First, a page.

The issue of children not being vaccinated for communicable diseases has long been a sensitive issue in the sports business world. In February, an outbreak in Washington State and Oregon made national news. Washington Governor Jay Inslee declared a state of emergency due to the outbreak three days after officials in Clark County declared a public health emergency. Before that, in  August of 2018, a measles outbreak had sickened individuals in states including Arkansas, California, Connecticut, Florida, Illinois, Indiana, Kansas, Louisiana, Maryland, Michigan, Missouri, Nevada, New Jersey, New York, North Carolina, Oklahoma, Oregon, Pennsylvania, Tennessee, Texas and Washington. The majority of people who got measles were unvaccinated. 

In February of 2017, an outbreak of chickenpox had caused cancellations of youth sports events in multiple states. And just as with measles, a vaccine exists for the disease. In 2014, mumps (also a disease for which there is a vaccine) hit the NHL and every year, the debate over whether to require flu vaccines fires up.

SDM’s readers weighed in on the issue in two polls recently, coming down on the pro-vaccine side of the line. The majority (nearly 57 percent) believed youth athletes should be required to be vaccinated in order to register for an event, while nearly 70 percent believed flu shots should be mandatory for all participants in youth sports.

Some states are listed as “anti-vaxxer hotspots,” because of the number of NME (non-medical exemptions, or parents who object to having children vaccinated based on religious or philosophical beliefs). The 12 states showing an increase in NMEs are Arkansas, Arizona, Idaho, Maine, Minnesota, North Dakota, Ohio, Oklahoma, Oregon, Pennsylvania, Texas, and Utah. Six more states — Colorado, Louisiana, Michigan, Missouri, Washington and Wisconsin — also allow the exemptions. Within those states, the study also noted 15 metropolitan areas where more than 400 kindergarten-aged children aren't vaccinated:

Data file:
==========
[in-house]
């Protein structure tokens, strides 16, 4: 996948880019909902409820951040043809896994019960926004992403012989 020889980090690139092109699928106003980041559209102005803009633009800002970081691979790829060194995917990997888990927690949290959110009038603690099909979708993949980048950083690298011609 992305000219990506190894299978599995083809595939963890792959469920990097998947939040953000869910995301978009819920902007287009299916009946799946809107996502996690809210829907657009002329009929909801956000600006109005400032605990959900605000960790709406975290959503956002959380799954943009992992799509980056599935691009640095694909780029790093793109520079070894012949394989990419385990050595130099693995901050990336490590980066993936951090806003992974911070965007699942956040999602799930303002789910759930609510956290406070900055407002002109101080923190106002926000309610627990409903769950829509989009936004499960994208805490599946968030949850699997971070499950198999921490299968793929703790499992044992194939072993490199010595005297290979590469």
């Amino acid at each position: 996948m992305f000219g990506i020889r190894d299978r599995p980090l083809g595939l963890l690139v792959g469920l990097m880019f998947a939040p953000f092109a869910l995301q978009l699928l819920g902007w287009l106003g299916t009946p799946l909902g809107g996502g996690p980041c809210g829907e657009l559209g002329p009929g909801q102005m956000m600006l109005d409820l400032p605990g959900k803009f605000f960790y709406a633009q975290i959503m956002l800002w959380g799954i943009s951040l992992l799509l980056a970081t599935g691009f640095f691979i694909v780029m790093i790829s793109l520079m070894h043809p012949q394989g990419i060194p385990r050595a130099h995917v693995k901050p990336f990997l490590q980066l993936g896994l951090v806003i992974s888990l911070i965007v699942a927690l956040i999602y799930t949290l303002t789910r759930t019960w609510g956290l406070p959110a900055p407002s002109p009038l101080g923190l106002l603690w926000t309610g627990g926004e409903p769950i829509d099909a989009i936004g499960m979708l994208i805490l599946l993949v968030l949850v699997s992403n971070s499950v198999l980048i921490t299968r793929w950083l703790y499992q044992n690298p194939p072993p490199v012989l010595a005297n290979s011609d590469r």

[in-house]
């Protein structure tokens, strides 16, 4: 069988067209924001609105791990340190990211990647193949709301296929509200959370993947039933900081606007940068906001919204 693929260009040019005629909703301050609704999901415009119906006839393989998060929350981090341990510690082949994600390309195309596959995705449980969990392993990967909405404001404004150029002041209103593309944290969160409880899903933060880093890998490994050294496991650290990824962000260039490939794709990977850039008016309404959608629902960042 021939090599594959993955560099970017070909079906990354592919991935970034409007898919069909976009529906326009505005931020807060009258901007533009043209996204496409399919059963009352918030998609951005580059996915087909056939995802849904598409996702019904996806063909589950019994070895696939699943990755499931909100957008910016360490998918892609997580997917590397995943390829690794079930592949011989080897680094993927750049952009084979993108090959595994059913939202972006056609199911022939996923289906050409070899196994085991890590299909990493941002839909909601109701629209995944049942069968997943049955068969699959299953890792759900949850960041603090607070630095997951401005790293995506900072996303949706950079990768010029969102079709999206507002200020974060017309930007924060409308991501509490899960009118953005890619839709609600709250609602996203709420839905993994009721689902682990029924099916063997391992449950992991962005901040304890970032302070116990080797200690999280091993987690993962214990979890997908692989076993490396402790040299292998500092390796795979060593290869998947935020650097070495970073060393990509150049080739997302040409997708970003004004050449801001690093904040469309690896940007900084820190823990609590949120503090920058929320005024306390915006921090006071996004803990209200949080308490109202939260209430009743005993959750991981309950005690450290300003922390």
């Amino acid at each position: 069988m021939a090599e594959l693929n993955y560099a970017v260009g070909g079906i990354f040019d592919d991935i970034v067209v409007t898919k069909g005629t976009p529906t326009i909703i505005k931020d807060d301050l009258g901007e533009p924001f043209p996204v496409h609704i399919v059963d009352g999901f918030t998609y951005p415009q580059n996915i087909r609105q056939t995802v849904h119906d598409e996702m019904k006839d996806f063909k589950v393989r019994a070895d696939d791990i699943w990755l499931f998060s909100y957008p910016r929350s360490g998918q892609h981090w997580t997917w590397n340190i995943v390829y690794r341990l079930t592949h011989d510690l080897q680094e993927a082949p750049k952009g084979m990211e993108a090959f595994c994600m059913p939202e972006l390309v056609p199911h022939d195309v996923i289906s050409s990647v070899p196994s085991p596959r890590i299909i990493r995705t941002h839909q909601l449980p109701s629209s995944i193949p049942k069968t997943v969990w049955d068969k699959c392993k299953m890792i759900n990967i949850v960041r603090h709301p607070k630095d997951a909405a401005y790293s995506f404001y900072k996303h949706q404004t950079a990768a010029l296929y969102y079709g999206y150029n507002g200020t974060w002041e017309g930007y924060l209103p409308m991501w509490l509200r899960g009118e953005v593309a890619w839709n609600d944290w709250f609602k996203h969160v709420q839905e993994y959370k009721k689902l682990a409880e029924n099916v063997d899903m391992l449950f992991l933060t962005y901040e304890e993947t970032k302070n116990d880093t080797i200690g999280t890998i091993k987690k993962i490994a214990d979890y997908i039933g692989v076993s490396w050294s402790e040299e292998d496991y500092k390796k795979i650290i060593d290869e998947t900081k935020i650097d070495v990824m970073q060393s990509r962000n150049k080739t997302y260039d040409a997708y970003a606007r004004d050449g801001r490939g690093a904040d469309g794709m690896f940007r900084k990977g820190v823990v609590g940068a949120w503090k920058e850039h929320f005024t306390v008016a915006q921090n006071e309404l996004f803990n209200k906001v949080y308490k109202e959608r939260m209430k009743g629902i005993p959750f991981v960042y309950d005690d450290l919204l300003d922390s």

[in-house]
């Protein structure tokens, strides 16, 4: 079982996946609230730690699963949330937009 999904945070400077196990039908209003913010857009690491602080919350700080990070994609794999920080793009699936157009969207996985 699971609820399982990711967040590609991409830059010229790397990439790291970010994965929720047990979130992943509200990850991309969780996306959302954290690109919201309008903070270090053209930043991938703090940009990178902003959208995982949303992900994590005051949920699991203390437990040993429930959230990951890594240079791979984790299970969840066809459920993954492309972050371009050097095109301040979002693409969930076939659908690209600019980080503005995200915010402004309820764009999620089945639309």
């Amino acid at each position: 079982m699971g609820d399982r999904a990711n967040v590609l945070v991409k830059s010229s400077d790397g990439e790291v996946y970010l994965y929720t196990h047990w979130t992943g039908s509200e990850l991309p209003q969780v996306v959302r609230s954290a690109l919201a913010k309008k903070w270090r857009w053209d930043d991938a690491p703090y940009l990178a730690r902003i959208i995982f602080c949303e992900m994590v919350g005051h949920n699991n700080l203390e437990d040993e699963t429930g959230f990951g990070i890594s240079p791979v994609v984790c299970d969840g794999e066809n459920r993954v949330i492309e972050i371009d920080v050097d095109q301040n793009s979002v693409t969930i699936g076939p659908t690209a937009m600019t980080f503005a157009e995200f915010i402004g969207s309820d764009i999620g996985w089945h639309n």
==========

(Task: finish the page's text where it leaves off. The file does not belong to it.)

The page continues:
• Arizona — Phoenix
  • Utah — Provo, Salt Lake City
  • Washington — Seattle, Spokane
  • Oregon — Portland
  • Michigan — Detroit, Troy, Warren
  • Texas — Houston, Fort Worth, Plano, Austin
  • Pennsylvania — Pittsburgh
  • Missouri — Kansas City

What can event planners do? State-by-state regulations (and exemptions) may govern what tournament directors can specify as their vaccine requirements for participants. Those who want to examine their options should contact an attorney who can investigate and help create any applicable language. It is also helpful to have a policy regarding whether athletes can (or should) attend or participate in sports events if they are exhibiting symptoms of various diseases.

The CDC website includes consumer-friendly information on the measles vaccine. Expect tournament directors and youth sports organizations to start linking to it.